Beyond Brutalism: Cutting-Edge North Korean Architecture

The infamous Ryugyong Hotel in Pyongyang may have stolen the spotlight but North Korea can boast many other examples of unusual cutting-edge architecture.



The Korea Central Zoo (also known as the Pyongyang Central Zoo) was founded in 1959 but recently underwent an extensive makeover, re-opening in July of 2016. The zoo was and continues to be criticized for exhibits that include a chain-smoking chimpanzee and various breeds of dogs. Canines are forbidden to be kept as pets in the capital city, ostensibly for hygienic reasons.




We’re here to discuss architecture, however, and when it comes to the Central Zoo the highlight has to be the huge tiger-head entrance archway. Rather impressive, unless you’re an easily frightened child (or adult). At least the scaredy-cats can find some solace at the turtle-shaped Reptile Enclosure.

Handball Hall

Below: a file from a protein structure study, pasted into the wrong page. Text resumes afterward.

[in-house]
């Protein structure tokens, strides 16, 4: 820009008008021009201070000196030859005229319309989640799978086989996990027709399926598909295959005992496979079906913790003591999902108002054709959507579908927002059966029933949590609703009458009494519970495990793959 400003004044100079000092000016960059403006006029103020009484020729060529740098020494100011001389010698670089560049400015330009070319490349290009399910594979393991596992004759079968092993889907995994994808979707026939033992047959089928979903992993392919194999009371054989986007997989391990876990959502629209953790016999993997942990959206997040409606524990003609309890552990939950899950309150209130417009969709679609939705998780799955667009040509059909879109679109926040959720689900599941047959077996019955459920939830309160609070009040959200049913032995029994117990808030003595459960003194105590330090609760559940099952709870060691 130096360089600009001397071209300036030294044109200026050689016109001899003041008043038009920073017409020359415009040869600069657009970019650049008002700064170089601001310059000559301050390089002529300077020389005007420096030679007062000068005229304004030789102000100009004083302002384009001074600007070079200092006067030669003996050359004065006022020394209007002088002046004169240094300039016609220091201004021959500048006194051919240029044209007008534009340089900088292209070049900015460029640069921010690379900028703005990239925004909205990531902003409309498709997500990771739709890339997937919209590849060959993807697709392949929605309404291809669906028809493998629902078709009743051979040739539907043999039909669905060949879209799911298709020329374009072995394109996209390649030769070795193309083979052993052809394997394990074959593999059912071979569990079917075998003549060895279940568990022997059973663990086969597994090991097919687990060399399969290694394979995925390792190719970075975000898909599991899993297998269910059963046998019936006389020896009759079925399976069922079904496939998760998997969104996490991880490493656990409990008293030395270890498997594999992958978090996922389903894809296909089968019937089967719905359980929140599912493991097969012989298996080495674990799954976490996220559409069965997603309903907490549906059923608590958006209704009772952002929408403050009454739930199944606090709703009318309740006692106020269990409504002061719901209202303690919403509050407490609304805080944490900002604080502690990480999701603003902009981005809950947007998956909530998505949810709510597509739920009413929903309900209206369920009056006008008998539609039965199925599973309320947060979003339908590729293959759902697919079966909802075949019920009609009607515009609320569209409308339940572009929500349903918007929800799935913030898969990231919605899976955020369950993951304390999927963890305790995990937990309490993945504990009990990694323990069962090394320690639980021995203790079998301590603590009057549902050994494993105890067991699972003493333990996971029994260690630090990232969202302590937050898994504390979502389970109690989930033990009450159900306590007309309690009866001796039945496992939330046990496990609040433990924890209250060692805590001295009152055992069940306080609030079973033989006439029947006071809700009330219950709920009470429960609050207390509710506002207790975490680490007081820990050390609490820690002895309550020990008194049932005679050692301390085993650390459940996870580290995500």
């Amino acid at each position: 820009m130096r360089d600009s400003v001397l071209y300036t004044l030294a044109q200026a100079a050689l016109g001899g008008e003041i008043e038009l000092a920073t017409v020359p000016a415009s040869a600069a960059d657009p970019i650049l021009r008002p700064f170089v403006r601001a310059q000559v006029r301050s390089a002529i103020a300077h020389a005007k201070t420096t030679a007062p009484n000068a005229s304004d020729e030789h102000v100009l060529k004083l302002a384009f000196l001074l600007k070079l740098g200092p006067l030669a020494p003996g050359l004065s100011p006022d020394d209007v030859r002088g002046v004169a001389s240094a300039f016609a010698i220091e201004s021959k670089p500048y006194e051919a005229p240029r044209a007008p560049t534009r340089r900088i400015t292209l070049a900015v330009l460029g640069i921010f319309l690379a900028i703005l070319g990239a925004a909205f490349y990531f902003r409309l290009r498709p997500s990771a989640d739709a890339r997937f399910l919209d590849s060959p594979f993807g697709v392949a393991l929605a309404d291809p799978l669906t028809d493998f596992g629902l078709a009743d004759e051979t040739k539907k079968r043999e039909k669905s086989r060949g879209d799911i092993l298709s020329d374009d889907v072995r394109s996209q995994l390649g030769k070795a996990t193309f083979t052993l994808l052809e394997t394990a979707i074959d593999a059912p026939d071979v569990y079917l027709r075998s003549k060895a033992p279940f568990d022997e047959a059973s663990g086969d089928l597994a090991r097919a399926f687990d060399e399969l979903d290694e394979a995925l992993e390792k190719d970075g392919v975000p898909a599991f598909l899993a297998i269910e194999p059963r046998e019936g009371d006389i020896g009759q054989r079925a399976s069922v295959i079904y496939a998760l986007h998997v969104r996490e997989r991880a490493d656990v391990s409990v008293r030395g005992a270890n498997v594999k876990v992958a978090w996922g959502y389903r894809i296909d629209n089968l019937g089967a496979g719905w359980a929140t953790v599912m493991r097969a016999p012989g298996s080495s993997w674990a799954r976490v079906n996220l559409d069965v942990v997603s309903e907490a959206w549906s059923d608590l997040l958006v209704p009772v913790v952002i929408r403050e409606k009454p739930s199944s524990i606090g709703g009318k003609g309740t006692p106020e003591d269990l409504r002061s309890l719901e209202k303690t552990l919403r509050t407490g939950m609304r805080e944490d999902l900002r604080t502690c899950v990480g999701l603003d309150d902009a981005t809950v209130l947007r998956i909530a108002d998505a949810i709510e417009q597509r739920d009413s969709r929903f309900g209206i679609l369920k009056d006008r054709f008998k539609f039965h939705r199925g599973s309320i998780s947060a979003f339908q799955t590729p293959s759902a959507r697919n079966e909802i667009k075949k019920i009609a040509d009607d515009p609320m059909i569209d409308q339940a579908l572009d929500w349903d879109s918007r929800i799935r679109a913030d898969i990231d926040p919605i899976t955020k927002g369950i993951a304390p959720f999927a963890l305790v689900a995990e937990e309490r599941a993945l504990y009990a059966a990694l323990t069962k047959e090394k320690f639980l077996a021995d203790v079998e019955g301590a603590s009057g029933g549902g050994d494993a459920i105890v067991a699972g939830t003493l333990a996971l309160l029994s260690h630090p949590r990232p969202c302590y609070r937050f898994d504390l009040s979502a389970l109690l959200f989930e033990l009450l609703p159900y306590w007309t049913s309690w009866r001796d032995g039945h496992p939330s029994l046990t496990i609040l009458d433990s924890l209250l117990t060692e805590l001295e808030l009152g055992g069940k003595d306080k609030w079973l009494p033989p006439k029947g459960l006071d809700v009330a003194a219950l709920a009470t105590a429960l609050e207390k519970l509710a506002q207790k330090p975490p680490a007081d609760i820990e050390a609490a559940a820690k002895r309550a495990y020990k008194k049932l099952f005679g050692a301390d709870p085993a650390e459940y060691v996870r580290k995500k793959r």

Handball is kind of a big deal in North Korea and the North Korea women’s national handball team has competed at the Asian Women’s Handball Championship no less than six times since 1991 – though they’ve never finished higher than third. The team practices at the strikingly angular and not at all ball-shaped Handball Hall located on Chongchun Street in Pyongyang’s “city of sports” district.


We don’t have a date for the first photo but the image just above snapped by Flickr user Aaron Geddes (Gedsman) in March of 2016 displays some subtle differences.

International Cinema Hall



The International Cinema Hall isn’t in use very often as its main raison d’etre is hosting the Pyongyang International Film Festival every other year since 1987.


The sprocket-shaped building sits cheek-by-jowl to a golf course (you read that correctly) on the island of Yanggakdo, located in the Taedong River running through downtown Pyongyang.